Food allergies can be fatal. However, not all reactions to food allergies require a trip to the emergency room. Knowing when to dial 911 and when to use items from your house to treat a response could save your life and some money. An allergic reaction to food can become severe within minutes. Get assistance right away if you notice any of the following symptoms:
- breathing problem with wheezing
- high-pitched breathing
- difficulty in swallowing
- palpitations in the heart
- unconsciousness impaired speech
- chest pain or stiffness
- racing pulse
- slurred speech
- feeling unsteady or lightheaded
- stomach cramps
American CPR Care Association’s online certification program for AED/CPR and First Aid for Allergy Emergencies includes AED instruction along with Adult, Child, and Infant CPR. When you pass the exam, you can print your wallet card immediately. Our video modules in this combo course are designed by OSHA-certified trainers and are easy to follow.
Food Allergy First Aid at Home
Sometimes a food allergy can be identified at the initial stages. Mild reactions like tingling in the mouth and lips, itchy skin, hives, or an upset stomach indicate a mild allergy. But some of these symptoms may also be the early signs of Anaphylaxis. Therefore it is always advisable to proceed with caution and give first aid to the victim. First aid for allergic reactions is beneficial to speed up the patient’s recovery. Knowing how to treat allergies appropriately at home can save the victim from dying and spare them from more serious side effects. Consider these Anaphylaxis first-aid measures to manage allergies at home:
- If you don’t have much experience in handling a victim of an allergic reaction, dial 9-1-1 right away.
- Don’t panic. Be calm with the patient.
- Look around your house for an epinephrine auto-injector or EpiPen.
- Allow them to breathe as normally as they can while lying on their back.
- Raise their feet 12 inches higher.
- Give them a blanket to use.
- If they are about to vomit or bleed, turn them sideward.
- For easier breathing, let their clothes hang loose.
Natural Allergy Relief Home Remedies
- As soon as you spot the signs of food allergy, stop eating or ask the victim not to continue eating the food that the body is reacting to. That’s all that should be done. Don’t consume more to “test” whether the food is causing the symptoms, and don’t ignore a little allergic reaction. When you are already experiencing a reaction, further exposures will simply exacerbate it.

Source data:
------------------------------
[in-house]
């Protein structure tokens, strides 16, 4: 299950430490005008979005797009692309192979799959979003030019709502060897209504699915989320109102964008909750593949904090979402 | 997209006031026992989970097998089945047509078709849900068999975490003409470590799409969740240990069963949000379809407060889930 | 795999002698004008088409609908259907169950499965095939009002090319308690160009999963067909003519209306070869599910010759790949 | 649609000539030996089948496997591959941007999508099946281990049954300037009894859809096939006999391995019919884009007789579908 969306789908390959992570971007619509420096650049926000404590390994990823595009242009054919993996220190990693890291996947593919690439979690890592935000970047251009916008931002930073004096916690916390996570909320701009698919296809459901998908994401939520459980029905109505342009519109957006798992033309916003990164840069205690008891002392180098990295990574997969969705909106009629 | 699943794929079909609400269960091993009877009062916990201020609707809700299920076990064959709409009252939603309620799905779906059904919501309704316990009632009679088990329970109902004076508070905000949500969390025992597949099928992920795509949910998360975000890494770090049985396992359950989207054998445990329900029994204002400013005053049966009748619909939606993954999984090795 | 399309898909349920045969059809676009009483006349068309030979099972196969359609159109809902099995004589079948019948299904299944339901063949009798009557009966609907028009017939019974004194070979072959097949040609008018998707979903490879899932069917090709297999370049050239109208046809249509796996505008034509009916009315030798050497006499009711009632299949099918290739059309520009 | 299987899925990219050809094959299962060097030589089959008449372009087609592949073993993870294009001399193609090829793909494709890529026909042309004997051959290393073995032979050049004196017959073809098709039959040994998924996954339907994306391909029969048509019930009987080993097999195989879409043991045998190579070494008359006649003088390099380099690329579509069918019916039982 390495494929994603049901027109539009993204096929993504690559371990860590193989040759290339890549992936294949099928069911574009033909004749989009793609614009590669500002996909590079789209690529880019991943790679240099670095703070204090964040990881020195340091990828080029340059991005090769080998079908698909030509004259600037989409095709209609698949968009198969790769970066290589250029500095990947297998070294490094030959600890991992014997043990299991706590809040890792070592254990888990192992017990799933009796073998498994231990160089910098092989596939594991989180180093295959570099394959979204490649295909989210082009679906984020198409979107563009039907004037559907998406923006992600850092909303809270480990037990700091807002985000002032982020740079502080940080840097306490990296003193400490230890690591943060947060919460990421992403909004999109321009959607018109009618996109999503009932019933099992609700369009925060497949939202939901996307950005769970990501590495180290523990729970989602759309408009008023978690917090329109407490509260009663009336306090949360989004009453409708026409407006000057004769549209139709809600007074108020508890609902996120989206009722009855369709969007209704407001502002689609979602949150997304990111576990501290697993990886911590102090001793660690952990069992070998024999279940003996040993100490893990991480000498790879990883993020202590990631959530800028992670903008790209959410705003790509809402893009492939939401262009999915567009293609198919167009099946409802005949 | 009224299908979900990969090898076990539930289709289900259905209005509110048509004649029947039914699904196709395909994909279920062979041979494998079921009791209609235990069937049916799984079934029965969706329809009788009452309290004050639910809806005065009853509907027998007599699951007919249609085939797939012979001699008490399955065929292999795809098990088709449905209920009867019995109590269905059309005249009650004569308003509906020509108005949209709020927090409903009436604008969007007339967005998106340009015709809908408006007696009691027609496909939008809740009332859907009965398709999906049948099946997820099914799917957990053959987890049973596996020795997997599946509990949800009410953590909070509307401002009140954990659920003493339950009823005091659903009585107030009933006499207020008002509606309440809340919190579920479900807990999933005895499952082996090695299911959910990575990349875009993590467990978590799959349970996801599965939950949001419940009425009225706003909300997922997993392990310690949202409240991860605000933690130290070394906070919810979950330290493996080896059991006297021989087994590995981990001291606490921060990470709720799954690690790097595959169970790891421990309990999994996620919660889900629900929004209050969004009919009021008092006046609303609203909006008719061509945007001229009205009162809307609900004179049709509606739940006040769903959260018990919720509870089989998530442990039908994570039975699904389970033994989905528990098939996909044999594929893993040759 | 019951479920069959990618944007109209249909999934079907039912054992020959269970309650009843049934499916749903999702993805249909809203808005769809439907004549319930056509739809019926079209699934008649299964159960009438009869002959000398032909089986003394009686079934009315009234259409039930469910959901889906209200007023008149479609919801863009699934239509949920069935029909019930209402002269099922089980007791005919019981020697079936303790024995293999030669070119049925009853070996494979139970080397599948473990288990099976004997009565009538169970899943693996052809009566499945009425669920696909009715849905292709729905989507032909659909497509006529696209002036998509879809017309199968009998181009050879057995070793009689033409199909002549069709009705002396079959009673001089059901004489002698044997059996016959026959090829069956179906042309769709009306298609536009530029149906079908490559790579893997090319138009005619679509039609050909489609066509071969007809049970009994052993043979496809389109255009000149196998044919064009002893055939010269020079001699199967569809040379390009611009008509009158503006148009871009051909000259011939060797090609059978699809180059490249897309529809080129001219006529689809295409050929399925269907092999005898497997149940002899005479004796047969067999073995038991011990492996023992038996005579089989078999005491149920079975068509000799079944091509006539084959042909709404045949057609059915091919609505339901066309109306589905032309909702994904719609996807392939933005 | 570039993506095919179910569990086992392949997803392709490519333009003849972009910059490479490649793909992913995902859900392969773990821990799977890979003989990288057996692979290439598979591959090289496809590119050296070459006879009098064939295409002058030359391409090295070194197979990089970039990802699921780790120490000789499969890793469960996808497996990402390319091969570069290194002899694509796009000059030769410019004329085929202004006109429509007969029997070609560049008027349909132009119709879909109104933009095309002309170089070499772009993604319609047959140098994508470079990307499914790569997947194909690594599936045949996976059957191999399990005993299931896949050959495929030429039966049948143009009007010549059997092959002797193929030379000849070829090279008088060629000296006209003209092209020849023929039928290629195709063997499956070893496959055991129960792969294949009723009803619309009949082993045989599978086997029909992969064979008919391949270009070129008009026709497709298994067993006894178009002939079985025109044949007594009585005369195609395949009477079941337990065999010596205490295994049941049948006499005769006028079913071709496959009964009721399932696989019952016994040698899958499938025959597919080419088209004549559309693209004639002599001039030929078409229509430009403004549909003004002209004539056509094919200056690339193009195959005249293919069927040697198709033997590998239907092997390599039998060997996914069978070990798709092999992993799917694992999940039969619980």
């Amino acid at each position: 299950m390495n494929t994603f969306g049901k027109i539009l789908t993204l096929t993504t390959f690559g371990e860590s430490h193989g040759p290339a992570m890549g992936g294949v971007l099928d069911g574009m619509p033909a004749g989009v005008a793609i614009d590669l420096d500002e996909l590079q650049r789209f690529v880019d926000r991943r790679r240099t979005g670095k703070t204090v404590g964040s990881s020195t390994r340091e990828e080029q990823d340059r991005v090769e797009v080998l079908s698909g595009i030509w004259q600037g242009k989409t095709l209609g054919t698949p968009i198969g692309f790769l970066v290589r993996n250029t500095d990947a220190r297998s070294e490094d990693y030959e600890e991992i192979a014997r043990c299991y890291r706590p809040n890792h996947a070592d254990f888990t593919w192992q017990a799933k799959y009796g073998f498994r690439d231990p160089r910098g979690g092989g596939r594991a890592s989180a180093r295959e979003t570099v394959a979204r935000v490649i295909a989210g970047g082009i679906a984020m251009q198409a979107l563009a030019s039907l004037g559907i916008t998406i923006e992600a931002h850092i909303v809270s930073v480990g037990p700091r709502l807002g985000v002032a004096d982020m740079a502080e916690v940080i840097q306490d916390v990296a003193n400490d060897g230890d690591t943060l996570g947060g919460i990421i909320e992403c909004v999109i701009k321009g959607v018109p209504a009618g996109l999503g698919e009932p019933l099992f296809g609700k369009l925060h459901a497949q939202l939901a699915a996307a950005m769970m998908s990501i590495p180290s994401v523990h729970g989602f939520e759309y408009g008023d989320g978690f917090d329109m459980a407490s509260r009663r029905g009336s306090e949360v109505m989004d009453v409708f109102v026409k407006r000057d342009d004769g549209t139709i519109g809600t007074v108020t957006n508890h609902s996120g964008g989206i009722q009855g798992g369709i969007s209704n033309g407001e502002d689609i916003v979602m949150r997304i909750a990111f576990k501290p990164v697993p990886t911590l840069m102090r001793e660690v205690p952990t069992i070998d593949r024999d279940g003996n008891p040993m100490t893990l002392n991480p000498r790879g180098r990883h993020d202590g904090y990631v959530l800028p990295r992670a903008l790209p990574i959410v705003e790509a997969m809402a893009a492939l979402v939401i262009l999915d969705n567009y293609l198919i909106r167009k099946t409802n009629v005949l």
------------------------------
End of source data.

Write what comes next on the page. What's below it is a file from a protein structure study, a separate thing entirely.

- Over-the-counter antihistamines sold without a prescription may help ease the signs of a mild response. For instance, Benadryl might assist with itching and hives. However, if the hives appear suddenly, it’s a sign of anaphylaxis. Only an injection of epinephrine or EpiPen can stop anaphylaxis. No over-the-counter antihistamines can assist with this.
- Lemons are rich in vitamin C, a potent antioxidant that supports a healthy immune system and guards against illness and infection. In a study, it was discovered that using lemons regularly helped to alleviate severe allergic rhinitis symptoms like sneezing and watery eyes.
- Antioxidants included in green tea can help reduce inflammation. It may also prevent mast cell activation and obstruct histamines because of a flavonoid – Quercetin. It has an antihistamine effect and may assist in stabilizing the body’s histamine-releasing cells. Additional potential health advantages include cancer and heart disease prevention.
- Ginger has the quality of blocking histamine because of Claritin. Additionally, it strengthens your immune system. According to some researchers, ginger extract may be just as successful at treating allergic rhinitis patients’ nasal symptoms and quality of life.
Epinephrine for First-aid Management of Anaphylaxis
Within minutes, epinephrine can lessen the symptoms of anaphylaxis. If not, you might require a second dose within 30 minutes. These prescription-only shots are available as pre-filled, ready-to-use pens at pharmacies. Make sure your prescription is up to date because epinephrine loses its effectiveness after a year. In an emergency, you might receive additional epinephrine when medical staff arrives. To administer the medicine effectively, they might insert a tube down your nose or mouth if you can’t breathe. If this doesn’t work, they may perform a procedure known as a tracheostomy, in which the tube is placed straight into your windpipe.
As per Food Allergy Research & Education (FARE), approximately 15 million Americans suffer from food allergies, and the numbers are constantly growing. Both the occurrence and potential consequences of food allergies are concerning. Register with American CPR Care Association’s CPR / AED and First Aid courses on the website or call us at 1-888-277-7876 to prepare yourself to handle medical emergencies without panic.